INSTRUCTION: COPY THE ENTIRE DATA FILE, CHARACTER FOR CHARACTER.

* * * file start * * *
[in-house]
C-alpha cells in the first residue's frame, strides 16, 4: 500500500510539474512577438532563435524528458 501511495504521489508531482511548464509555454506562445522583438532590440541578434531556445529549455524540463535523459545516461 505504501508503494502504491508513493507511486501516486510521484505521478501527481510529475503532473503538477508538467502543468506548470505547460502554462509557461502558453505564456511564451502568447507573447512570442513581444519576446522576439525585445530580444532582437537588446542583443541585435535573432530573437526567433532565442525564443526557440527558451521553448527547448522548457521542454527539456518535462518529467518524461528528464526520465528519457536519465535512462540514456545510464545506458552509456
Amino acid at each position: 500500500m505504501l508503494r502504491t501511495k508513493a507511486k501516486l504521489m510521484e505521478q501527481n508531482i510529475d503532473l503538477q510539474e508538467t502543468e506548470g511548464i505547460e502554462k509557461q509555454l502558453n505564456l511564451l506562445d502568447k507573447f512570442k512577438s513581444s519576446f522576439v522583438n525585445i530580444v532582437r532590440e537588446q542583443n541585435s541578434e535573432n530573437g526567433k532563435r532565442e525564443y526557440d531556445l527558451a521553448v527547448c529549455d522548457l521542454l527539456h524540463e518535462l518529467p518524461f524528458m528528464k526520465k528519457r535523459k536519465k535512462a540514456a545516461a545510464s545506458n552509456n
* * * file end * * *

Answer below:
[in-house]
C-alpha cells in the first residue's frame, strides 16, 4: 500500500510539474512577438532563435524528458 501511495504521489508531482511548464509555454506562445522583438532590440541578434531556445529549455524540463535523459545516461 505504501508503494502504491508513493507511486501516486510521484505521478501527481510529475503532473503538477508538467502543468506548470505547460502554462509557461502558453505564456511564451502568447507573447512570442513581444519576446522576439525585445530580444532582437537588446542583443541585435535573432530573437526567433532565442525564443526557440527558451521553448527547448522548457521542454527539456518535462518529467518524461528528464526520465528519457536519465535512462540514456545510464545506458552509456
Amino acid at each position: 500500500m505504501l508503494r502504491t501511495k508513493a507511486k501516486l504521489m510521484e505521478q501527481n508531482i510529475d503532473l503538477q510539474e508538467t502543468e506548470g511548464i505547460e502554462k509557461q509555454l502558453n505564456l511564451l506562445d502568447k507573447f512570442k512577438s513581444s519576446f522576439v522583438n525585445i530580444v532582437r532590440e537588446q542583443n541585435s541578434e535573432n530573437g526567433k532563435r532565442e525564443y526557440d531556445l527558451a521553448v527547448c529549455d522548457l521542454l527539456h524540463e518535462l518529467p518524461f524528458m528528464k526520465k528519457r535523459k536519465k535512462a540514456a545516461a545510464s545506458n552509456n